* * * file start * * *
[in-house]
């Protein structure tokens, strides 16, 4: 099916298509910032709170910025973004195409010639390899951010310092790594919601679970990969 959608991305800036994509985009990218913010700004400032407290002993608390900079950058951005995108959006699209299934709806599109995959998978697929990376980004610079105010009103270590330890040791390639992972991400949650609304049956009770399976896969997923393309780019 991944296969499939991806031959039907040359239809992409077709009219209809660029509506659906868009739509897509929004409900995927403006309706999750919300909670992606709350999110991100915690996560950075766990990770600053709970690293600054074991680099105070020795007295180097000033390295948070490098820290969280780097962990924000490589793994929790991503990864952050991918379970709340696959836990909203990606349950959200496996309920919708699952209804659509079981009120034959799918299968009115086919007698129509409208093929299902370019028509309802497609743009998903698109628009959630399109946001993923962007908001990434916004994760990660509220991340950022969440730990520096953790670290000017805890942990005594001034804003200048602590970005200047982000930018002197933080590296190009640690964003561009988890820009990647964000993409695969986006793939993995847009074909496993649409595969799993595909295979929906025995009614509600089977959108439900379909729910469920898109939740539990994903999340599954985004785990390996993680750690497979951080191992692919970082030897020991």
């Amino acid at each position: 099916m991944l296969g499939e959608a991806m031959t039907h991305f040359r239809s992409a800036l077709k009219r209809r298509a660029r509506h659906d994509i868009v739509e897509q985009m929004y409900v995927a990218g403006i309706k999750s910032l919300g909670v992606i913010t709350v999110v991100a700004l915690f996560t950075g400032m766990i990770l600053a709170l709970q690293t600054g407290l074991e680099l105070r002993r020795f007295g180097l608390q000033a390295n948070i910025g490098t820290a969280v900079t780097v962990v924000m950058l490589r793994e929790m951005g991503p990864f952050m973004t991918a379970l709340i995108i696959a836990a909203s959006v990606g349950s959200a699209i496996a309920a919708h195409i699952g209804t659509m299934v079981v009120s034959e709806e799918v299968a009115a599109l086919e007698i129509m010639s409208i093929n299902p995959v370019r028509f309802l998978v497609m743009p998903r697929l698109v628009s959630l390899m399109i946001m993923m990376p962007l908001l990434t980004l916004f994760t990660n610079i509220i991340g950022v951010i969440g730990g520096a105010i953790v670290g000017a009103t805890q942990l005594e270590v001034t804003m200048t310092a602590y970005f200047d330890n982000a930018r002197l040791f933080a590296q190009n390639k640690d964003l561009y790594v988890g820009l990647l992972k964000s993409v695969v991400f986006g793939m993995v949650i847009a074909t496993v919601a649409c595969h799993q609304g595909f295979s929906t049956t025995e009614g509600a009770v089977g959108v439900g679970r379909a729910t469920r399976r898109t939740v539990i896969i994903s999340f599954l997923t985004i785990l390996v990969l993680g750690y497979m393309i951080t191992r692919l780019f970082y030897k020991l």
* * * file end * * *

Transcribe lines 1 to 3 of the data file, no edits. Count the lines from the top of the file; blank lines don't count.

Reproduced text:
[in-house]
């Protein structure tokens, strides 16, 4: 099916298509910032709170910025973004195409010639390899951010310092790594919601679970990969 959608991305800036994509985009990218913010700004400032407290002993608390900079950058951005995108959006699209299934709806599109995959998978697929990376980004610079105010009103270590330890040791390639992972991400949650609304049956009770399976896969997923393309780019 991944296969499939991806031959039907040359239809992409077709009219209809660029509506659906868009739509897509929004409900995927403006309706999750919300909670992606709350999110991100915690996560950075766990990770600053709970690293600054074991680099105070020795007295180097000033390295948070490098820290969280780097962990924000490589793994929790991503990864952050991918379970709340696959836990909203990606349950959200496996309920919708699952209804659509079981009120034959799918299968009115086919007698129509409208093929299902370019028509309802497609743009998903698109628009959630399109946001993923962007908001990434916004994760990660509220991340950022969440730990520096953790670290000017805890942990005594001034804003200048602590970005200047982000930018002197933080590296190009640690964003561009988890820009990647964000993409695969986006793939993995847009074909496993649409595969799993595909295979929906025995009614509600089977959108439900379909729910469920898109939740539990994903999340599954985004785990390996993680750690497979951080191992692919970082030897020991």
């Amino acid at each position: 099916m991944l296969g499939e959608a991806m031959t039907h991305f040359r239809s992409a800036l077709k009219r209809r298509a660029r509506h659906d994509i868009v739509e897509q985009m929004y409900v995927a990218g403006i309706k999750s910032l919300g909670v992606i913010t709350v999110v991100a700004l915690f996560t950075g400032m766990i990770l600053a709170l709970q690293t600054g407290l074991e680099l105070r002993r020795f007295g180097l608390q000033a390295n948070i910025g490098t820290a969280v900079t780097v962990v924000m950058l490589r793994e929790m951005g991503p990864f952050m973004t991918a379970l709340i995108i696959a836990a909203s959006v990606g349950s959200a699209i496996a309920a919708h195409i699952g209804t659509m299934v079981v009120s034959e709806e799918v299968a009115a599109l086919e007698i129509m010639s409208i093929n299902p995959v370019r028509f309802l998978v497609m743009p998903r697929l698109v628009s959630l390899m399109i946001m993923m990376p962007l908001l990434t980004l916004f994760t990660n610079i509220i991340g950022v951010i969440g730990g520096a105010i953790v670290g000017a009103t805890q942990l005594e270590v001034t804003m200048t310092a602590y970005f200047d330890n982000a930018r002197l040791f933080a590296q190009n390639k640690d964003l561009y790594v988890g820009l990647l992972k964000s993409v695969v991400f986006g793939m993995v949650i847009a074909t496993v919601a649409c595969h799993q609304g595909f295979s929906t049956t025995e009614g509600a009770v089977g959108v439900g679970r379909a729910t469920r399976r898109t939740v539990i896969i994903s999340f599954l997923t985004i785990l390996v990969l993680g750690y497979m393309i951080t191992r692919l780019f970082y030897k020991l």